Questions About My Performance Review


I’ve worked at my current job for almost 11 years. For the first 7.5 years we were a private company and then we were sold. Now we are a public company and the company culture has changed 180 degrees. My current position was eliminated and I was moved into a newly created Help Desk department with a new boss because it was very similar to my last position.

I had always gotten a good performance reviews and the standard raise of 2.5 to 3.0 percent. When I went to sign my last yearly review my boss told me that she had received negative comments about my job performance for other members of the main office staff. She had not mentioned these comments when I filled out the review but mentioned this on the date these reviews were to be signed and turned in to the department head. I ask why these comments were not addressed when they were received. She said this is the way she works. She gathers the comments during the year, evaluates them, and then waits until review time to address them. She would not say how many comments were received, who made the comments, or what was said. She said this was the gist of the comments received. You did not solve the problems presented as fast as the person reporting the problem thought it could be fixed and that you made people feel foolish in the way you solved their problems.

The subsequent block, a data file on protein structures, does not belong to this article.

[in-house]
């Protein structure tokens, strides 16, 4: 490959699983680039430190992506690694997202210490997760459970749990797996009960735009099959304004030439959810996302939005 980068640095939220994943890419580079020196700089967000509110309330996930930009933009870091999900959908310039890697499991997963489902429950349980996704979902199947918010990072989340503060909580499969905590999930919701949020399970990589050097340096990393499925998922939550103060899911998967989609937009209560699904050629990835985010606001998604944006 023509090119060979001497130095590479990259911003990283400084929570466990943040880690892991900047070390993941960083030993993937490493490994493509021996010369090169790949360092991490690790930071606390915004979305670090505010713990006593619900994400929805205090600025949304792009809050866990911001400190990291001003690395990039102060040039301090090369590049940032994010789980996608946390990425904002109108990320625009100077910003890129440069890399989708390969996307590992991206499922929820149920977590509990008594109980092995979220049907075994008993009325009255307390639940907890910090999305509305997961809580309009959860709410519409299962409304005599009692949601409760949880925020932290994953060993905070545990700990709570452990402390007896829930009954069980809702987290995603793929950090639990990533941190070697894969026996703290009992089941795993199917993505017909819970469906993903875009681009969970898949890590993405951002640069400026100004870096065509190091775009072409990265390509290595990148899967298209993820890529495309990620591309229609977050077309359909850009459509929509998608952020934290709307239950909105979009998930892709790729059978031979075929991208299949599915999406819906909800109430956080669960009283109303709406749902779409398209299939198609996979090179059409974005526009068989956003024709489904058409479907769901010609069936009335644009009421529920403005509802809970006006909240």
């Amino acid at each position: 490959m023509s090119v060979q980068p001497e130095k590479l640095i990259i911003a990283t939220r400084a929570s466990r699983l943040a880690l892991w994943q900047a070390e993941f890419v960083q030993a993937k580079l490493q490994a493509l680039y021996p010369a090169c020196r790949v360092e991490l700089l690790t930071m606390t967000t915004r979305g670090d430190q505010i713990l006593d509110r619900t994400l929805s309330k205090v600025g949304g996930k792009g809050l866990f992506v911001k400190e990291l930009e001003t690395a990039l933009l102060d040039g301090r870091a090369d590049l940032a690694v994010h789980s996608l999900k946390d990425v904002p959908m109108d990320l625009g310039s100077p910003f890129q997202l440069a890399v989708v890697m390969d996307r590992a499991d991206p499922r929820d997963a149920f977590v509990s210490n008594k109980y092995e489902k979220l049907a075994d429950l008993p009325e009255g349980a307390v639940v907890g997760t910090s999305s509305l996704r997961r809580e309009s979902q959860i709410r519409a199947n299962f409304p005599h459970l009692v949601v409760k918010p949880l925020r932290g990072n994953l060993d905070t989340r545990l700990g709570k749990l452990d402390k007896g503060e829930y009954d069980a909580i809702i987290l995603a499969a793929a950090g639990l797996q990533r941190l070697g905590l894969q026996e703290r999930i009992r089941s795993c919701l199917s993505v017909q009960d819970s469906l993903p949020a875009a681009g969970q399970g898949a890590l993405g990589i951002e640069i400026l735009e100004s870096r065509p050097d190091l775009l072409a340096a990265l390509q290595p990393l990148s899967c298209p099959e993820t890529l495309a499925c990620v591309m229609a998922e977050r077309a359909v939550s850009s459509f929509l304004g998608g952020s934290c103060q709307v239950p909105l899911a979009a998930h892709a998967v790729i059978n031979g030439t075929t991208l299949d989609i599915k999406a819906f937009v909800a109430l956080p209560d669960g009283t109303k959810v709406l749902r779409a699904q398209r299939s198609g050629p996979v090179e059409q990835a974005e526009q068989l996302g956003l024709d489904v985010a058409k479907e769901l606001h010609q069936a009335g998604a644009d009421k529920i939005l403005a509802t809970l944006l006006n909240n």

To address these problems she said I needed to take into account who was reporting the problem and to fix the problem accordingly. I said I would try. I admit that I am not the best at interpersonal communications. To that end I put in for two classes in communication and one class for time management. They were denied. I put in for training in Microsoft Office 2007, which will start using shortly. The class was denied. The other three members of our department and my boss loaded Office 2007 on their company laptops and started using it. I do not have a company laptop and was not offered one so I could start using Office 2007.